I remember as a high school student being an intern on Capitol Hill back in the mid 1980s; I was back there again in college as a Senate intern; and again as a paid committee counsel staffer in the House after law school in the late 1990s. As a black girl, and then as a young professional woman of color, I would stand in awe at the majesty of the rotunda, of statutory hall, and the history of those who had served our nation.
What always struck me as odd, however, was that I never saw anyone who looked like me represented in statuary hall, except the lone sculpture of Montanan Jeannette Rankin, the first woman to be elected to the U.S. House of Representatives.
As a student of history, I was captivated by the story of America, and hoped someday myself to serve in the Congress. Then life happened, and I took a brief stab at elected politics in my late 20s (I was the same age as New York Rep. Alexandria Ocasio-Cortez when I ran for Congress in 1996) then I moved to Washington, D.C., and moved on to other things.
I was the youngest woman in Congress. Here’s my advice to those who have taken my place
Thanks, Trump: I worked for government for 25 years, now I can’t believe anything it says
I lost my job because of the government shutdown, and my family isn’t the only one at risk
Fast-forward to the new 116th Congress. It is professionally and racially diverse, the most female, the most openly LGBT and a far more youthful Congress than the past. In fact, the average age of these lawmakers has dropped from 57 in the 115th Congress to just 47 years old today.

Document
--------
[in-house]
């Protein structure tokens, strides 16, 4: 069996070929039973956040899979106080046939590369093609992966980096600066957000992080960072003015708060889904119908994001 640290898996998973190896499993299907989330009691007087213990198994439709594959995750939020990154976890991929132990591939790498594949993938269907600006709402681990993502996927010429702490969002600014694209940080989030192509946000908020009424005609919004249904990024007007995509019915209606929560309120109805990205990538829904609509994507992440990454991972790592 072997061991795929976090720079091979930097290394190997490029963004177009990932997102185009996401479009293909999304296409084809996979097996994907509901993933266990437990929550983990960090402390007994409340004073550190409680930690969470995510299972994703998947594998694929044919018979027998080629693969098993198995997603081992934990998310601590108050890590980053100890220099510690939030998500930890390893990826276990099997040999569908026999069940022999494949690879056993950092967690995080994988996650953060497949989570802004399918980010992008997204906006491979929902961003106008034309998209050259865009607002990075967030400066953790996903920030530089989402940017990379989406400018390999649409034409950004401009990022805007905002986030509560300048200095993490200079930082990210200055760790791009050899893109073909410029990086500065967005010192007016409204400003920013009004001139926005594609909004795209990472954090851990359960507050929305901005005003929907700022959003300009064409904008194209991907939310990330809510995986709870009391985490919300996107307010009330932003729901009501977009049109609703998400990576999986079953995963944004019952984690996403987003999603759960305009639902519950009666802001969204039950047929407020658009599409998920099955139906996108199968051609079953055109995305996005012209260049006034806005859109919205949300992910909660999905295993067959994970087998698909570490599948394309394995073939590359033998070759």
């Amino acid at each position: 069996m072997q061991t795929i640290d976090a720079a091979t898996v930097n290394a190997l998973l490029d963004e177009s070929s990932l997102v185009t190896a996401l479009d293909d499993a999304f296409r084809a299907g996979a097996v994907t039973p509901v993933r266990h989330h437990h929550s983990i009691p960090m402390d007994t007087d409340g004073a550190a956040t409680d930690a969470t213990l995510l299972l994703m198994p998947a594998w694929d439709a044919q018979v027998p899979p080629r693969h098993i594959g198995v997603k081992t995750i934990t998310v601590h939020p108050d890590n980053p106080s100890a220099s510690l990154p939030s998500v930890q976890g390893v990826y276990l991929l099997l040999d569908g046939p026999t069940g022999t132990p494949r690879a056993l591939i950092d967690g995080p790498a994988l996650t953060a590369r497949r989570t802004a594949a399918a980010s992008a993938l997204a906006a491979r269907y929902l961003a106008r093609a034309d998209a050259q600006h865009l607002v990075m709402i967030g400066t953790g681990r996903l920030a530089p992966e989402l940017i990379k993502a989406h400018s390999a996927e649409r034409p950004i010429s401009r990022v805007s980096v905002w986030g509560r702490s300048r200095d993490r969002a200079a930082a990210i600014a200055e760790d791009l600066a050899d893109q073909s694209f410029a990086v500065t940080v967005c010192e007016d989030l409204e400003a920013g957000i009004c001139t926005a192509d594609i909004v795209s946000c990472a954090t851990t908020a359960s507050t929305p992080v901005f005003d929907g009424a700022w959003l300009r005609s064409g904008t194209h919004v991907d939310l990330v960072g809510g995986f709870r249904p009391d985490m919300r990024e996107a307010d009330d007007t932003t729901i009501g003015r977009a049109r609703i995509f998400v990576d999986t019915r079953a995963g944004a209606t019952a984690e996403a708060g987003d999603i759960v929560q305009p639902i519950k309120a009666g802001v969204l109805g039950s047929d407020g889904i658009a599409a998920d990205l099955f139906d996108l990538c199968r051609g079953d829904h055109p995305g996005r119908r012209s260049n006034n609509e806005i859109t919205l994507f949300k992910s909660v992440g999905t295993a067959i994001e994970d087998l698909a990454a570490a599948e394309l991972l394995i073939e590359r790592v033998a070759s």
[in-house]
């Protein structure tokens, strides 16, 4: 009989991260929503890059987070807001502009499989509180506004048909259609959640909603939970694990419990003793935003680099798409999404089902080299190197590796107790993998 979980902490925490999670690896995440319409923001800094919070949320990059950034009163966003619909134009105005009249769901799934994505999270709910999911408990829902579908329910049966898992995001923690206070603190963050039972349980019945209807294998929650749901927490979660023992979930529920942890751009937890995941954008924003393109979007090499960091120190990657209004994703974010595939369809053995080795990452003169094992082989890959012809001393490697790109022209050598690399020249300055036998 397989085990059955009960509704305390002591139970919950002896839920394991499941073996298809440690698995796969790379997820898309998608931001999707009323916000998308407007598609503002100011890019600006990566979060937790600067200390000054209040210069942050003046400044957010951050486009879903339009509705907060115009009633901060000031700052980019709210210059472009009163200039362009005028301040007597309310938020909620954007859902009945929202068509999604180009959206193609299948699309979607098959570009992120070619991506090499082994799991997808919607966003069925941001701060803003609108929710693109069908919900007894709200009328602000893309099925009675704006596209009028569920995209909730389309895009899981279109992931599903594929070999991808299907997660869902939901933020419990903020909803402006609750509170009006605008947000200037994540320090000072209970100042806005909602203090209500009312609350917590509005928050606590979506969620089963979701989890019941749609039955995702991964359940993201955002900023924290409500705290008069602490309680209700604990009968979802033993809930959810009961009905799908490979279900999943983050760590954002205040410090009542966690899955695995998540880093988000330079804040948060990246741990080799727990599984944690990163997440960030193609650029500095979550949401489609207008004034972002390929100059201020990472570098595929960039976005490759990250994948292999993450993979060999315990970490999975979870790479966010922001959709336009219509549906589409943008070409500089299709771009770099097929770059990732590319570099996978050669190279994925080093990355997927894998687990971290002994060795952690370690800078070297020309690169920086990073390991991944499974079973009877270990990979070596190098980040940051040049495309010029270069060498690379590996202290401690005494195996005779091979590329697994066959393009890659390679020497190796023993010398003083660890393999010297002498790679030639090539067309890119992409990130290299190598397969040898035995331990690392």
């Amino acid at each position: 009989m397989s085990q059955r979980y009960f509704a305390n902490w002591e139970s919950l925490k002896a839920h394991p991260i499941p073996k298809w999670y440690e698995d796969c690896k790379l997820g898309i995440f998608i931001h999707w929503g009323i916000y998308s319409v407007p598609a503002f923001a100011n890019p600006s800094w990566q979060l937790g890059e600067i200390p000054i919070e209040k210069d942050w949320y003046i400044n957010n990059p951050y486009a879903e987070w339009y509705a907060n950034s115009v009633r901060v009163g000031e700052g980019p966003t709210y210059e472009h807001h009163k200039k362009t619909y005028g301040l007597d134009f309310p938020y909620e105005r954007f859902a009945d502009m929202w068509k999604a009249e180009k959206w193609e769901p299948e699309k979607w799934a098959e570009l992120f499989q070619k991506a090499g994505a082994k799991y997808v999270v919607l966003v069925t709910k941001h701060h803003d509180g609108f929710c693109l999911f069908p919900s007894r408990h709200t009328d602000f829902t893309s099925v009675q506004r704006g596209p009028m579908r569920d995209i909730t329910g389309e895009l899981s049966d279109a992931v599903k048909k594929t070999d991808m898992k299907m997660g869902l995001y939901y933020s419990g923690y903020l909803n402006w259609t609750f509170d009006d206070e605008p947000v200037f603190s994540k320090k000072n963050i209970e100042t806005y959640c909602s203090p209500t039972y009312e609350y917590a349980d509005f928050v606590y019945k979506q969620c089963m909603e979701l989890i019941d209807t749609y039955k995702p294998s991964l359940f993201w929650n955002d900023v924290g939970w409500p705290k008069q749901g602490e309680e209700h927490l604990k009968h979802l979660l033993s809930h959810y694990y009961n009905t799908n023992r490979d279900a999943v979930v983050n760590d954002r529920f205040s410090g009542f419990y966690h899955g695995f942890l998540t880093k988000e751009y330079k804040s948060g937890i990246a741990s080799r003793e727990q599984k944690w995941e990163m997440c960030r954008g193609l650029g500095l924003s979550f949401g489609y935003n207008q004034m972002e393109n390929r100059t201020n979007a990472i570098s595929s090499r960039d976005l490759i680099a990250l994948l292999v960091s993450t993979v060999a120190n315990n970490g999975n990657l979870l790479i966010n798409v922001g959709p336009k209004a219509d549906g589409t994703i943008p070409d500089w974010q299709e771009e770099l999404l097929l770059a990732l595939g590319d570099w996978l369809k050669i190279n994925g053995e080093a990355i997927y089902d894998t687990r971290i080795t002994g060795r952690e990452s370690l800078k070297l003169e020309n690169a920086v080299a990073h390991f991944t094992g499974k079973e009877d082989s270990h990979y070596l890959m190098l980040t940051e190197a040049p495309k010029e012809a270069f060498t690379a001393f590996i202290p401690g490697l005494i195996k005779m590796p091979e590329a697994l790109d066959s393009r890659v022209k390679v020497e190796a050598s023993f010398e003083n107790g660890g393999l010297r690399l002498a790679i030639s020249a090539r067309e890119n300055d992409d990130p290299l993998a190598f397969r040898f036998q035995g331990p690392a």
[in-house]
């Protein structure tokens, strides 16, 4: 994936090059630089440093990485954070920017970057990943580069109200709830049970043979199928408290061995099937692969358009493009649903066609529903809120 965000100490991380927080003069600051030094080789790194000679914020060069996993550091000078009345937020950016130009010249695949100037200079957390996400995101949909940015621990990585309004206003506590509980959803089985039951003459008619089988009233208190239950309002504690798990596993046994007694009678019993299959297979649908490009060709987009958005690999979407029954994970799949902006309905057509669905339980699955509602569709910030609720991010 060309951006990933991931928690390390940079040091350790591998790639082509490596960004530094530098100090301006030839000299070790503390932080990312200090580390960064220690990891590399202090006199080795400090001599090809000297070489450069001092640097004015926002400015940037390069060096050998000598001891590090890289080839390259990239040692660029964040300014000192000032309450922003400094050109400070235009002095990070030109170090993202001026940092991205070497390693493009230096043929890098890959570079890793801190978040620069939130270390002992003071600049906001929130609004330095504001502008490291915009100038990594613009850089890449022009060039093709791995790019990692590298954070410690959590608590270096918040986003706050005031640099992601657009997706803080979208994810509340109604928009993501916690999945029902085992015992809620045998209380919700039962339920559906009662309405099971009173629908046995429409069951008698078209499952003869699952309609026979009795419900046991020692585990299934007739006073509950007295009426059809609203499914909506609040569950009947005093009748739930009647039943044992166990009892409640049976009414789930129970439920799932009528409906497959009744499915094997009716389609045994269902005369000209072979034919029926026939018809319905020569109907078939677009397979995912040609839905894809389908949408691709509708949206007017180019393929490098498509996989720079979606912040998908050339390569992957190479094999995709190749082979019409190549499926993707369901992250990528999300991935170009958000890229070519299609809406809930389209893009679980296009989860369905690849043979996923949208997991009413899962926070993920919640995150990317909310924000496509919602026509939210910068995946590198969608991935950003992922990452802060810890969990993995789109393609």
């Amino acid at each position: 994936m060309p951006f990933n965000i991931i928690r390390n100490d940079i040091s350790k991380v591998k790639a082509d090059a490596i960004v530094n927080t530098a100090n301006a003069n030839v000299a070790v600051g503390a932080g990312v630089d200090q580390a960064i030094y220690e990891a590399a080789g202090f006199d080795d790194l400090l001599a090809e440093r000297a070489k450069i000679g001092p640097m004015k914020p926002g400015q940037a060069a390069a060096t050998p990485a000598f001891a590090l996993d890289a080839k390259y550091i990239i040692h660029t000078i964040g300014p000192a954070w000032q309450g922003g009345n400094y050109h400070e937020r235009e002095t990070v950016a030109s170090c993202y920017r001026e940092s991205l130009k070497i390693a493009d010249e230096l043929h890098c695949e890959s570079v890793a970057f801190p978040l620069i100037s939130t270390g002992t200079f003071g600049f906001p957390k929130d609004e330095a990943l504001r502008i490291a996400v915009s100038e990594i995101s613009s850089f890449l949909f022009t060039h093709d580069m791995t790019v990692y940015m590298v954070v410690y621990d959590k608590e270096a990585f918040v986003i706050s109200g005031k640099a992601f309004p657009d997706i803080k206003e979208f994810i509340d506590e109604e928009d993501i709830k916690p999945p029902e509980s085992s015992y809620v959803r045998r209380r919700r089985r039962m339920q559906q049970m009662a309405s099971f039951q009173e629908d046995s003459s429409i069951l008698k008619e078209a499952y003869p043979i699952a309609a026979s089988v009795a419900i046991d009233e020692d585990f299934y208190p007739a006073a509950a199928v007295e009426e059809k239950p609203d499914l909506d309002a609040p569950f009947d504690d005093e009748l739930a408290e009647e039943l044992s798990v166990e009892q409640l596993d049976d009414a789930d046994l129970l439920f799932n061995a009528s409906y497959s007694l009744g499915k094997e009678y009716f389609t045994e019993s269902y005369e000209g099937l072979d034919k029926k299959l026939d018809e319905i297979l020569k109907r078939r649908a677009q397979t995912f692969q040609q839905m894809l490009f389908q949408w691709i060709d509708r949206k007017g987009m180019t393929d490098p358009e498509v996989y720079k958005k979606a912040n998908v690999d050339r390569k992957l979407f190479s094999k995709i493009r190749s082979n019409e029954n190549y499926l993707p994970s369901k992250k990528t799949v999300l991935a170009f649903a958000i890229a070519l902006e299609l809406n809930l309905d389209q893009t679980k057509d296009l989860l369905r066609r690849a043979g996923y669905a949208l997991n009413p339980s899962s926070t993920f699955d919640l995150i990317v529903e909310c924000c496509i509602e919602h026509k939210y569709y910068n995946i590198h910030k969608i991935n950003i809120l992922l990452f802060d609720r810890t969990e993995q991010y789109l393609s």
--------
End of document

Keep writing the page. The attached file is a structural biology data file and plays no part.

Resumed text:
The speaker of the House is not a middle-age white man. Instead, she is a beautiful, savvy septuagenarian woman representing California, who hails from Italian roots in Baltimore. The new Congress will also boast more women of color than ever before, including the first Native American women to serve in Congress and the first African-American woman to represent Massachusetts in the House.
Another fact worth noting is that at the swearing in ceremony on Jan. 3, more than a dozen different documents, ancient texts and books were used to swear in officials.
Female lawmakers: Diversity is your strength
The pressing question to me, however, as a woman, is of the 106 women elected or re-elected to serve in the 116th House (an increase of 15 percent compared with the 92 women who served in the 115th House), as well as the addition of five new female U.S. senators (three Democratic, two Republican), what will we as women do with this newfound power and platform? Will we use it to truly fix America? Will we use it to live out our founding motto: “E pluribus unum” (Out of many, one)?
My gut tells me — given how women can treat one another in corporate America, how competitive we can be with each other in day-to-day life, and how harshly we can interact with one another — that it will not be an easy alliance. There are some additional barriers that will need to be crossed: While 52 percent of the 67 House Democratic freshmen are female, only two (4.5 percent) of the 44 Republican freshmen are women.
It is the same with people of color: 34 percent of the freshmen House Democrats identify as people of color but just 2 percent of their freshmen Republican colleagues do the same.
Bottom line: If women truly want a seat at the table, we will need to be inclusive of not just some of us, but all of us. If we truly want to smash the patriarchy, and smash the old boys’ club, we will need to learn to embrace sisterhood, intersectionality (the issue of race within gender), and our differences. And we must learn to use them as our strength. A strength that comes from an ancient code of being a woman, and understanding that to be a woman is a gift. It is power. And it is powerful.
I am eager to see how women use this historic moment to show the world that we can get along, that we can collaborate, that we can lift one another as we climb.
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